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Tuesday, February 18, 2020

Some Portus investors may cash in soon

Date: Friday, June 29, 2007
Author: Scott Blythe, Advisor.ca

Unitholders in one of the investments in the collapsed Portus Group may soon be able to retrieve what's left of their money as the receiver moves to wind up the investment.

Portus Group had three investment vehicles: two managed accounts that were to buy both Canadian and U.S.-dollar denominated principal-protected notes, and the Market-Neutral Preservation Fund, a hedge fund that raised money through an offering memorandum. There were 328 unitholders in MNPF, compared to 26,000 investors in the managed accounts.

Portus Group receiver KPMG managed to trace the ownership stakes in MNPF; investors may soon be able to claim $8.81 per unit. KPMG has applied to Ontario Superior Court to wind up the fund and distribute the proceeds to investors. The $8.81 is a preliminary figure that does not include taxes, interest or professional costs.

But because Portus commingled funds for all investments, there was a dispute over whether the assets in the Market-Neutral Preservation Fund belonged to all Portus Group investors, or just the fund's unitholders.

But getting to a the point of unwinding the investor positions has proven complex, in part because of the structure used to shield unitholders from taxable distributions, and in part because of the commingling of MNPF and managed account investor money.

Investors originally purchased $19.5 million in units of the fund. All but $2.85 million was invested; $200,000 was used to fund redemptions and $2.65 million was diverted by Portus for expenses.

In order to shield investors from regular distributions, MNPF entered into a forward agreement with Royal Bank. It purchased four non-dividend-paying stocks whose returns would be swapped for the returns generated by an investment vehicle, MNB Trust, owned by RBC. MNB Trust bought a zero-coupon bond for $13.5 million, plus call options from Société Générale for $2.85 million.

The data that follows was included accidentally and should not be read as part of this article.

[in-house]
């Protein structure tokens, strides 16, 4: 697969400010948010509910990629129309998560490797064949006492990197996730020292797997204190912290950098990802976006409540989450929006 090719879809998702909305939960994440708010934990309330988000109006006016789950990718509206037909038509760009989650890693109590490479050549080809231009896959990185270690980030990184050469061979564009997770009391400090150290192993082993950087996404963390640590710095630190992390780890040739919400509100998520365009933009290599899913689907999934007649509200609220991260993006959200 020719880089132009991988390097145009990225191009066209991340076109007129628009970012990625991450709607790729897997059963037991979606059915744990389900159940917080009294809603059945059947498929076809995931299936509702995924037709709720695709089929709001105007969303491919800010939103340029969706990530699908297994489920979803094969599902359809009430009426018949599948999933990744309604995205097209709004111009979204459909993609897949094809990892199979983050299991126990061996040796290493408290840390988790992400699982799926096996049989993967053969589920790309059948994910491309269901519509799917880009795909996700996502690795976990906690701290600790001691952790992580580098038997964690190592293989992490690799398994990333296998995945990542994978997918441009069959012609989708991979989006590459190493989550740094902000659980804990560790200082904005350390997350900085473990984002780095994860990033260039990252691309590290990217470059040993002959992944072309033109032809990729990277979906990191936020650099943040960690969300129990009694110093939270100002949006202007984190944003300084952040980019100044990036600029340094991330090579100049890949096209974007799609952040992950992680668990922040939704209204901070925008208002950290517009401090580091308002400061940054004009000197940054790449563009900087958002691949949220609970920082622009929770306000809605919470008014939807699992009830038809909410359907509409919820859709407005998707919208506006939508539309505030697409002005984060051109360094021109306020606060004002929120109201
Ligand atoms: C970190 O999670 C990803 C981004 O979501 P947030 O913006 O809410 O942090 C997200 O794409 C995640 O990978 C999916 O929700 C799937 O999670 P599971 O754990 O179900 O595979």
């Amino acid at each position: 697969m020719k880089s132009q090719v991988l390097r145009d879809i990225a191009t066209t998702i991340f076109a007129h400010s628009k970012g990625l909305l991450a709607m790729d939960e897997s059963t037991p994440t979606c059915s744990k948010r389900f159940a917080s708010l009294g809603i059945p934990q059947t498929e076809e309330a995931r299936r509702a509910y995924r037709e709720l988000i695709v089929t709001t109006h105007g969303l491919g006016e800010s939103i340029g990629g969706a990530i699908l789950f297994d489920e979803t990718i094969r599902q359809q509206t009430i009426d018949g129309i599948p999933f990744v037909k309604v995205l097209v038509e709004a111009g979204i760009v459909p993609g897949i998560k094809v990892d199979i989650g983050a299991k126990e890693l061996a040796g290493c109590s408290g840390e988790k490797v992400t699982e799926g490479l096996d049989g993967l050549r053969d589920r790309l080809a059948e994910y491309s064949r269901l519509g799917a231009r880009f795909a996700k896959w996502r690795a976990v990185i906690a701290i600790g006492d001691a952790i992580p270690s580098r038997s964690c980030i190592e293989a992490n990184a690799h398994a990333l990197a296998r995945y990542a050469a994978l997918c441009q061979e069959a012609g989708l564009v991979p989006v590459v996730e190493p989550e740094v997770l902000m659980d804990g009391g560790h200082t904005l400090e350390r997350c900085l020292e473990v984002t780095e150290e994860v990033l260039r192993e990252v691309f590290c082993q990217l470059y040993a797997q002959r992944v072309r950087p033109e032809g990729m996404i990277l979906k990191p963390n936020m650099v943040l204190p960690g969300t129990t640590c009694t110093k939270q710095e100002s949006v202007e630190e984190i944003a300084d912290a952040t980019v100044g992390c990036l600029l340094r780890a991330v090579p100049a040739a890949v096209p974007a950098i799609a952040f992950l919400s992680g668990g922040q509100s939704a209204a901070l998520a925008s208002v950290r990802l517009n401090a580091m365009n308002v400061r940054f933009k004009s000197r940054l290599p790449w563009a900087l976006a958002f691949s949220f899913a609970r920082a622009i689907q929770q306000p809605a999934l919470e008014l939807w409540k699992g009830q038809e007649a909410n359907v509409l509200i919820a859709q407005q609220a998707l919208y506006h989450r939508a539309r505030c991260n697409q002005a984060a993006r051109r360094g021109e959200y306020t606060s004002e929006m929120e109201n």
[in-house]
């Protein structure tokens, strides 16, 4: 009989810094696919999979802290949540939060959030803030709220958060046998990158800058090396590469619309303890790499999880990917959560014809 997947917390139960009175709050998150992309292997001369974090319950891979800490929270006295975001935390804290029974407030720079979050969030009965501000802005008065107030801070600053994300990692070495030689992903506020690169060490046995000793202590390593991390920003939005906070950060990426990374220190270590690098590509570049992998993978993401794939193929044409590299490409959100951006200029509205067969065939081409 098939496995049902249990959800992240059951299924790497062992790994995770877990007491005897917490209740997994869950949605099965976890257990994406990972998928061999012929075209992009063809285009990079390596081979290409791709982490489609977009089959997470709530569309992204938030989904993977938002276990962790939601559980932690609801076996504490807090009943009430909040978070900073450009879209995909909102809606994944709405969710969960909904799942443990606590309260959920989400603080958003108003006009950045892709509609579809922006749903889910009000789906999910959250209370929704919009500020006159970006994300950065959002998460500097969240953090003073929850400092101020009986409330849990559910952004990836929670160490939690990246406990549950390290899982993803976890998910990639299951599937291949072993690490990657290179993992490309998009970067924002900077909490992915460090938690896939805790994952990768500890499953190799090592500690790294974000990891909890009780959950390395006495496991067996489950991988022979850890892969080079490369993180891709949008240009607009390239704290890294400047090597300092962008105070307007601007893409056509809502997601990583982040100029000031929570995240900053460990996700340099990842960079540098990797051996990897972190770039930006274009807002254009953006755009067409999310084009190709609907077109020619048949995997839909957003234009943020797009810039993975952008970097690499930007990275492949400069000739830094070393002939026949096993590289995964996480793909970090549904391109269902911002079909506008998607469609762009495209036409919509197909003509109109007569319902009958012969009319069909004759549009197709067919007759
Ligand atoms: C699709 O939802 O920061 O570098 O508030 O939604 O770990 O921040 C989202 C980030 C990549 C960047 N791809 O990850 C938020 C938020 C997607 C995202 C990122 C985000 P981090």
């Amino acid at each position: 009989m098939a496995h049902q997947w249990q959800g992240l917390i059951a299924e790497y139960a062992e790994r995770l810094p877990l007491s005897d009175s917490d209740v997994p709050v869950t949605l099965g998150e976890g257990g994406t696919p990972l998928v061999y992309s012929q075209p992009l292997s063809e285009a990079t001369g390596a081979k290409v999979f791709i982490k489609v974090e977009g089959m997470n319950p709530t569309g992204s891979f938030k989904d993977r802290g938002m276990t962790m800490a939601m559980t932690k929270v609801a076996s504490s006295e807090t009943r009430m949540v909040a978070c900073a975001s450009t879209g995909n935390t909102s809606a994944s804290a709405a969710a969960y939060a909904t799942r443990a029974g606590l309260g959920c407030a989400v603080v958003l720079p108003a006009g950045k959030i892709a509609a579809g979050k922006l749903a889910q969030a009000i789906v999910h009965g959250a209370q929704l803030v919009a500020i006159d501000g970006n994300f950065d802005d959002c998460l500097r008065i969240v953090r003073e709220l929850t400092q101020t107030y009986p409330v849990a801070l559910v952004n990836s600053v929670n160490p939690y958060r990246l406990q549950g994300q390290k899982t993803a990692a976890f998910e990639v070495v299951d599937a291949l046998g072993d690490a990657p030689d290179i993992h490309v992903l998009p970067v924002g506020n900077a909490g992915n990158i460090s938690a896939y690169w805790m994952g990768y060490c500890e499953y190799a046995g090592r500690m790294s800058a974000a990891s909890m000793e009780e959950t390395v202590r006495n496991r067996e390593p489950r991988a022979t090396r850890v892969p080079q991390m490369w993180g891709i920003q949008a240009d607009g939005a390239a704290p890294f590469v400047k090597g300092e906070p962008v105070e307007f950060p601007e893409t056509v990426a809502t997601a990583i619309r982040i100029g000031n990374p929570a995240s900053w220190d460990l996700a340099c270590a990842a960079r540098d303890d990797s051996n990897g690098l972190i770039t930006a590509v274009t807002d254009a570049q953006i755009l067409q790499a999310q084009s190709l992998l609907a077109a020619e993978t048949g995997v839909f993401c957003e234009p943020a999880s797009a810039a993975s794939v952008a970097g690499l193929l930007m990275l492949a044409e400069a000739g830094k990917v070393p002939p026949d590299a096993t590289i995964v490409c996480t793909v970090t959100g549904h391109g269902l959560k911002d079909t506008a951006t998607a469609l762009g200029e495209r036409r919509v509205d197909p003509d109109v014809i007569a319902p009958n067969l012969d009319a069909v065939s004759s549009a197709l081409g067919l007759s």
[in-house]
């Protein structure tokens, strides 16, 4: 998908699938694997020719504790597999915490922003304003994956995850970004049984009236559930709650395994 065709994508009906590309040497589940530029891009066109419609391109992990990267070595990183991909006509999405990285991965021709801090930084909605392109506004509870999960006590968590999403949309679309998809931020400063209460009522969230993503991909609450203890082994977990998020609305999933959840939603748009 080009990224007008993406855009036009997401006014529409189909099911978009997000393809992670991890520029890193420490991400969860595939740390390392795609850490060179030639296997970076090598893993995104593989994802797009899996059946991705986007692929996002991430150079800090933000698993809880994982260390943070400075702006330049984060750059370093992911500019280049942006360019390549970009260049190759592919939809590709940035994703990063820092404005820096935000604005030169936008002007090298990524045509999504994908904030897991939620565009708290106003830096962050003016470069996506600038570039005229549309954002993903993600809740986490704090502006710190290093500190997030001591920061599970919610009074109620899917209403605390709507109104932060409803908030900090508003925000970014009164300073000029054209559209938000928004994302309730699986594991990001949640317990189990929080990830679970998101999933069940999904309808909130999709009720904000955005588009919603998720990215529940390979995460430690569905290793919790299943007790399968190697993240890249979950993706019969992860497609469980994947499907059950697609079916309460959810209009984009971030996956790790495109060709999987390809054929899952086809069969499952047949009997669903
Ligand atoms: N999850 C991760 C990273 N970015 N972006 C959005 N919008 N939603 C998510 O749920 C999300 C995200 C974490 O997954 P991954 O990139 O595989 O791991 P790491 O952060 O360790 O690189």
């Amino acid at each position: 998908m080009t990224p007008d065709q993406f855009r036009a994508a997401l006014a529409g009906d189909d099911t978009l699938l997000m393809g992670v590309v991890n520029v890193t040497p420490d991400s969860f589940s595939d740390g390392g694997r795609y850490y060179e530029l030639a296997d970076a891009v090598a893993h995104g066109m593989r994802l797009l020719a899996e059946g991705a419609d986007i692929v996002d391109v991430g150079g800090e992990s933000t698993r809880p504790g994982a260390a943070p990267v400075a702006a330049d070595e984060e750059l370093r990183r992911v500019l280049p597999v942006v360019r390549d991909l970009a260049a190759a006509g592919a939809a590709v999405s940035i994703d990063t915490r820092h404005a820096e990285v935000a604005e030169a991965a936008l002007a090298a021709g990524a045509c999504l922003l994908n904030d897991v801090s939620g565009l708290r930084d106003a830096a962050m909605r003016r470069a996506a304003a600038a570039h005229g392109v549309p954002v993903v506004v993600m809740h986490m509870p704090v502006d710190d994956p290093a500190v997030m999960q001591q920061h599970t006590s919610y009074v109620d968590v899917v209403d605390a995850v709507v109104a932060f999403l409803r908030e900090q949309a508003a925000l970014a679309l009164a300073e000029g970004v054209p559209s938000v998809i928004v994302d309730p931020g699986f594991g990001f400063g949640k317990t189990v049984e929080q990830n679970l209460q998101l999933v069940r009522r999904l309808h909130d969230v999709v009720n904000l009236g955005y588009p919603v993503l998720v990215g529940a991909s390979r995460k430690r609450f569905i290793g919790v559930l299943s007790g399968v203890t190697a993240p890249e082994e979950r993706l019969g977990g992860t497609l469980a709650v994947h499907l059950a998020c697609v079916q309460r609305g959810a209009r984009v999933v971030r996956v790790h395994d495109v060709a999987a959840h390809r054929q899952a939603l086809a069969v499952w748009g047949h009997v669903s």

When the Ontario Securities Commission froze further subscriptions to Portus, Portus cashed in the zero-coupon bond for $14.9 million. That money has been sitting in a prime brokerage account.

The call options are now valued at $1.5 million. If liquidated before the end of June, however, they would have incurred a redemption penalty of 2%, or $280,000 on an option face value of $14 million. After consultation, the receiver decided to hang on to the options until they could be cashed without penalty.

On the other hand, in the basket of non-dividend-paying funds, two of the stocks, ATI and Precision Drilling, have undergone a change in status. ATI was bought out by Advanced Micro Devices, which resulted in a taxable $3.8 million gain for MNPF unitholders.

Meanwhile, Precision Drilling converted to an income trust. The receiver sold half the shares for Research In Motion shares; the other half contributed to a partial settlement of the forward agreement, netting $2.1 million, which is now collecting taxable interest.

Further muddying the unitholder stake in MNPF's units was the commingling of $106 million of Portus investor money in MNPF's bank accounts. In all, $529 million in investor money flowed through MNPF's accounts.

In a settlement with representatives of the managed account owners, representatives of the MNPF unitholders agreed to pay $3.8 million for funds diverted from the managed account owners to pay for MNPF redemptions and fees, as well as $540,000 to cover receivership costs.

Filed by Scot Blythe, Advisor.ca, scot.blythe@advisor.rogers.com.